4. gamboostLSS: An R Package for Model Building and Variable Selection in the GAMLSS Framework

    Benjamin Hofner

    2016-10-01

    Full Text Available Generalized additive models for location, scale and shape are a flexible class of regression models that allow to model multiple parameters of a distribution function, such as the mean and the standard deviation, simultaneously. With the R package gamboostLSS, we provide a boosting method to fit these models. Variable selection and model choice are naturally available within this regularized regression framework. To introduce and illustrate the R package gamboostLSS and its infrastructure, we use a data set on stunted growth in India. In addition to the specification and application of the model itself, we present a variety of convenience functions, including methods for tuning parameter selection, prediction and visualization of results. The package gamboostLSS is available from the Comprehensive R Archive Network (CRAN at https://CRAN.R-project.org/package=gamboostLSS.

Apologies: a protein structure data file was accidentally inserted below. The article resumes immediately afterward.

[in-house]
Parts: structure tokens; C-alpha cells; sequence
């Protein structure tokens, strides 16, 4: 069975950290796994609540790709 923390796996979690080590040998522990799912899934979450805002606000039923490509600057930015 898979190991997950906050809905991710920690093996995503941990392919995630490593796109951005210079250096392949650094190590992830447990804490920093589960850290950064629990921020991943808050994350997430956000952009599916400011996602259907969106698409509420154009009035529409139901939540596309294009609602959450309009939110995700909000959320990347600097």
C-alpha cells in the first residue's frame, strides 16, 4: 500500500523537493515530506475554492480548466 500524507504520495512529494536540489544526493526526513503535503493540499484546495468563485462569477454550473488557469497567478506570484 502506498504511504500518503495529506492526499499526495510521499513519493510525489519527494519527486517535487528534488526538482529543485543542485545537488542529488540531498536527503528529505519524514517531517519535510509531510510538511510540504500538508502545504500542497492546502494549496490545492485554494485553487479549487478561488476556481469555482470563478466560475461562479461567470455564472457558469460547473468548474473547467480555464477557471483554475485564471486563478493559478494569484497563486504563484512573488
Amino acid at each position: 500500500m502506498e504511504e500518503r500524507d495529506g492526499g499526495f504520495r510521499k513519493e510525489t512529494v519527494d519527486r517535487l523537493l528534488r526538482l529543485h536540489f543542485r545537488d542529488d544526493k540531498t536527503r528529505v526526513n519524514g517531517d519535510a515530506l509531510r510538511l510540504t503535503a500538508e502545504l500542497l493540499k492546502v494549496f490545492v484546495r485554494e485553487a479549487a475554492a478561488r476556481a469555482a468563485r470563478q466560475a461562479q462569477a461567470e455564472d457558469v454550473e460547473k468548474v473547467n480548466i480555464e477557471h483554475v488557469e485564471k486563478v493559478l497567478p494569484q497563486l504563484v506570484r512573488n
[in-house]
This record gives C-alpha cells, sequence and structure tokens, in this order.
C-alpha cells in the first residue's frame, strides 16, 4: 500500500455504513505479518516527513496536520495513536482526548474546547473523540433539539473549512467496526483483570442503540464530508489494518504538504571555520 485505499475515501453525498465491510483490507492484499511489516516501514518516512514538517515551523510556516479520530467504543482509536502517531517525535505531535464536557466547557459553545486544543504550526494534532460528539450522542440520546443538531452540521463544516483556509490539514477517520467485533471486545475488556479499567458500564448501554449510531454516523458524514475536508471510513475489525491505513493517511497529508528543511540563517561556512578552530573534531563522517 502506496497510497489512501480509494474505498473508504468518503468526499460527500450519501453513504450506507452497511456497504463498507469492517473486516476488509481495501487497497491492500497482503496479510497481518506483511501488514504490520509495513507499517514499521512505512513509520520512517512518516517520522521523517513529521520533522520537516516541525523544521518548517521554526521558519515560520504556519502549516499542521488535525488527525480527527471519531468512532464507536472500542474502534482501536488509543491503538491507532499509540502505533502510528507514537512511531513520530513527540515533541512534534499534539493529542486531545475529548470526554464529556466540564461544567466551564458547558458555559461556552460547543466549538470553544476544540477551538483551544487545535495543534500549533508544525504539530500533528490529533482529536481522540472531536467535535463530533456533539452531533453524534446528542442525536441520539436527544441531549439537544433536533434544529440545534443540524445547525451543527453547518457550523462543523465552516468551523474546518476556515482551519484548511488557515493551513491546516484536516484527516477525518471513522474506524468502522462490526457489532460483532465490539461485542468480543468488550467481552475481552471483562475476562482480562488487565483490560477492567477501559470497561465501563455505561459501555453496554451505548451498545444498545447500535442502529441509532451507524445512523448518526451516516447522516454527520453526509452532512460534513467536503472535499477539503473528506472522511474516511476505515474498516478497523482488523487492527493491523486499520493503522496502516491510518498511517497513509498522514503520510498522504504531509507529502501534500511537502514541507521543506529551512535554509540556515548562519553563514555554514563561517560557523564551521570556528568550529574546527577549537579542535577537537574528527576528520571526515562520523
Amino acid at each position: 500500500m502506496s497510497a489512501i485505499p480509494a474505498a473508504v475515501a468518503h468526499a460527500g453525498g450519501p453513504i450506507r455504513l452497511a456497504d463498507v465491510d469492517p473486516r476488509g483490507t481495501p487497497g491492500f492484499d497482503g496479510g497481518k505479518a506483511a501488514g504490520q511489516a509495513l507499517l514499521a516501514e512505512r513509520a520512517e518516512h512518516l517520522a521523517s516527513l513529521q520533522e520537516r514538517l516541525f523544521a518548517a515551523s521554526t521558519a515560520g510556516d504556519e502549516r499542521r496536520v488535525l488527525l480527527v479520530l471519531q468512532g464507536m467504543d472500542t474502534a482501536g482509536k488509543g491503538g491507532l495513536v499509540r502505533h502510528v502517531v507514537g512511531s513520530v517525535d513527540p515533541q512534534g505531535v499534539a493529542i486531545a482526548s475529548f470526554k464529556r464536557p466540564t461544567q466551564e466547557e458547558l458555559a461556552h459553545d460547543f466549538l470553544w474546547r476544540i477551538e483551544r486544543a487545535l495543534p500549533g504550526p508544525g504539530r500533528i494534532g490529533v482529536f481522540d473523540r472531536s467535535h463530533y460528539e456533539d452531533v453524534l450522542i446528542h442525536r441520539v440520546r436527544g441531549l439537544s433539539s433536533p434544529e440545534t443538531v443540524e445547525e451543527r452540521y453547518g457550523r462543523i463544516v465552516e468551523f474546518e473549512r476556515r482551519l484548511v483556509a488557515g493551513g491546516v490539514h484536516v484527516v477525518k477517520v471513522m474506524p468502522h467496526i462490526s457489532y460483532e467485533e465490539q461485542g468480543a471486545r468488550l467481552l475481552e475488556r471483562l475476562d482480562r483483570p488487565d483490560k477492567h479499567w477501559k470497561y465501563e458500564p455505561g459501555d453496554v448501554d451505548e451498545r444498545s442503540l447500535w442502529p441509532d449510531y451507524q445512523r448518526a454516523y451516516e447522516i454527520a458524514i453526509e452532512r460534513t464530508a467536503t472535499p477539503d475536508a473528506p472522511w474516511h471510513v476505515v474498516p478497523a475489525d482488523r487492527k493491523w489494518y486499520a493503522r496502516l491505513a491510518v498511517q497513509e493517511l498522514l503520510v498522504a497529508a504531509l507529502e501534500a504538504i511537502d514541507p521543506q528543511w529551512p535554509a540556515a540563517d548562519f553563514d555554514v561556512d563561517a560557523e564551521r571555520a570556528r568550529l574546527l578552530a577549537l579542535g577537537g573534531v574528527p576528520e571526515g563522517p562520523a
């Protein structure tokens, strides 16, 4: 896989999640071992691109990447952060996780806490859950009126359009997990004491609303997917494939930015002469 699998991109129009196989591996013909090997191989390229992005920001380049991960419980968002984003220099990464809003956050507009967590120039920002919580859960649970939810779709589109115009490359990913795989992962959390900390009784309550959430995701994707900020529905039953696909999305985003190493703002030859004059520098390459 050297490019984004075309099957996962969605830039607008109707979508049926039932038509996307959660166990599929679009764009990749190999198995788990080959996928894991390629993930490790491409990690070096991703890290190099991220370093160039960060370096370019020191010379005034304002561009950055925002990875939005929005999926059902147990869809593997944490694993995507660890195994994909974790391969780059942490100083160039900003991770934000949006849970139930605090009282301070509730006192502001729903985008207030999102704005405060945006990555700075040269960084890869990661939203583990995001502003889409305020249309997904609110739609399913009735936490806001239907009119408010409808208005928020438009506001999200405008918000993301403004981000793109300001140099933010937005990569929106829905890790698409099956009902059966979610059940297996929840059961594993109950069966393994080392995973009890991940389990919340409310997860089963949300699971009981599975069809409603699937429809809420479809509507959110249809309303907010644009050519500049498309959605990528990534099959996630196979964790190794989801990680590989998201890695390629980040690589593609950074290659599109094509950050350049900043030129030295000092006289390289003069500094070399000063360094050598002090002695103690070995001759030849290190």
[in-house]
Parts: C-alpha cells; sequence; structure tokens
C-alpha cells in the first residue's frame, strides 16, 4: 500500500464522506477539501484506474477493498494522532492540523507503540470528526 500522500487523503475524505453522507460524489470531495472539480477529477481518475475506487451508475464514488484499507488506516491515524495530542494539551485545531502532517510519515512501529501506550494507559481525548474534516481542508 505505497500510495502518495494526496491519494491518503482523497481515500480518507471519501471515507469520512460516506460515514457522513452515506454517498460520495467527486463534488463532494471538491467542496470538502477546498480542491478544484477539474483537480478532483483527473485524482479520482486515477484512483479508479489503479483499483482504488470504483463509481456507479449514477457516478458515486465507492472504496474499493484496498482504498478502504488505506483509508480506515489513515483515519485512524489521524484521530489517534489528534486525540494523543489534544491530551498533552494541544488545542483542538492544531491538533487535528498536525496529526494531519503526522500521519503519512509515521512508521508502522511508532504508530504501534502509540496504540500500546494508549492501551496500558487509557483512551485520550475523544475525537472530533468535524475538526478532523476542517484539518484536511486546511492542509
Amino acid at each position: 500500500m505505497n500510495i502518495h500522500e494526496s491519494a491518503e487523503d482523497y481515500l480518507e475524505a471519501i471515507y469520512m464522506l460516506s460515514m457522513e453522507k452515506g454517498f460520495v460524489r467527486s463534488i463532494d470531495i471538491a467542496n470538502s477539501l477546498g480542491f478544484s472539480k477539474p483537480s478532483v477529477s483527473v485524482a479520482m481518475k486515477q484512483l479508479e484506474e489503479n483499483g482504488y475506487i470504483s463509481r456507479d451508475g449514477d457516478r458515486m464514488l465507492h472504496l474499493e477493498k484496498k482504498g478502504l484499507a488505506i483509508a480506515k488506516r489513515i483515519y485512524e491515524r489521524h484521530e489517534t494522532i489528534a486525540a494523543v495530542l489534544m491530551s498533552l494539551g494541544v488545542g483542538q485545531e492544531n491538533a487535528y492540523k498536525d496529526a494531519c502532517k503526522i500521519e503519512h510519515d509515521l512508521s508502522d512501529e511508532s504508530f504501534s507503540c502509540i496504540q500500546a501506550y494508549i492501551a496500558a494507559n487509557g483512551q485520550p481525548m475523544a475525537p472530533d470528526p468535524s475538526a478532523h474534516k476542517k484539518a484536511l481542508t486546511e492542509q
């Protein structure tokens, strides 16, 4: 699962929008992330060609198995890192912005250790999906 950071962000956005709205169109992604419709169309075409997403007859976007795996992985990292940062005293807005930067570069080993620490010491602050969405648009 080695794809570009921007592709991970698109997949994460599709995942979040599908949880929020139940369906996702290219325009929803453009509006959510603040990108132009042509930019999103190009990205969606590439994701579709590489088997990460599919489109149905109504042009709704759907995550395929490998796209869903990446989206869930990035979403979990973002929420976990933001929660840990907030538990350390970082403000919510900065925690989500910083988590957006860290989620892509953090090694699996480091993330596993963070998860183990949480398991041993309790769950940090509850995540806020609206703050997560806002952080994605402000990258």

5. Variability in dose estimates associated with the food-chain transport and ingestion of selected radionuclides

    Hoffman, F.O.; Gardner, R.H.; Eckerman, K.F.

    1982-06-01